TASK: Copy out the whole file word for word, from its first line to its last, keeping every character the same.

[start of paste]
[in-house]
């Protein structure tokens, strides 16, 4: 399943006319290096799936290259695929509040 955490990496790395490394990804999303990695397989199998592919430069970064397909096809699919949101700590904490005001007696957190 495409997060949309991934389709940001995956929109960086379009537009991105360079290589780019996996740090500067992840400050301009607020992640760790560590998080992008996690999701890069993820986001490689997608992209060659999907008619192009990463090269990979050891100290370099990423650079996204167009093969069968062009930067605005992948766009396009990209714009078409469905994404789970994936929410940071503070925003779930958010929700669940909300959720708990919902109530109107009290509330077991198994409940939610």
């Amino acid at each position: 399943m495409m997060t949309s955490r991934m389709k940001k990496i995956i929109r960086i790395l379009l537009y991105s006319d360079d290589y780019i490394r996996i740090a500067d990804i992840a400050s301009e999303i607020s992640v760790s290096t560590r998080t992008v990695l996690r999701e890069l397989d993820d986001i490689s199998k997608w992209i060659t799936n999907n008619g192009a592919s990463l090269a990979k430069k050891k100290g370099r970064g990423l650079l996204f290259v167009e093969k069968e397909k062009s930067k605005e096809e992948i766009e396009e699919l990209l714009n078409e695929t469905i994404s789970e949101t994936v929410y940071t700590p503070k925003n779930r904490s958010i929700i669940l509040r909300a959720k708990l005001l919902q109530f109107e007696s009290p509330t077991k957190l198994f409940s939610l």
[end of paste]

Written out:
[in-house]
């Protein structure tokens, strides 16, 4: 399943006319290096799936290259695929509040 955490990496790395490394990804999303990695397989199998592919430069970064397909096809699919949101700590904490005001007696957190 495409997060949309991934389709940001995956929109960086379009537009991105360079290589780019996996740090500067992840400050301009607020992640760790560590998080992008996690999701890069993820986001490689997608992209060659999907008619192009990463090269990979050891100290370099990423650079996204167009093969069968062009930067605005992948766009396009990209714009078409469905994404789970994936929410940071503070925003779930958010929700669940909300959720708990919902109530109107009290509330077991198994409940939610």
């Amino acid at each position: 399943m495409m997060t949309s955490r991934m389709k940001k990496i995956i929109r960086i790395l379009l537009y991105s006319d360079d290589y780019i490394r996996i740090a500067d990804i992840a400050s301009e999303i607020s992640v760790s290096t560590r998080t992008v990695l996690r999701e890069l397989d993820d986001i490689s199998k997608w992209i060659t799936n999907n008619g192009a592919s990463l090269a990979k430069k050891k100290g370099r970064g990423l650079l996204f290259v167009e093969k069968e397909k062009s930067k605005e096809e992948i766009e396009e699919l990209l714009n078409e695929t469905i994404s789970e949101t994936v929410y940071t700590p503070k925003n779930r904490s958010i929700i669940l509040r909300a959720k708990l005001l919902q109530f109107e007696s009290p509330t077991k957190l198994f409940s939610l």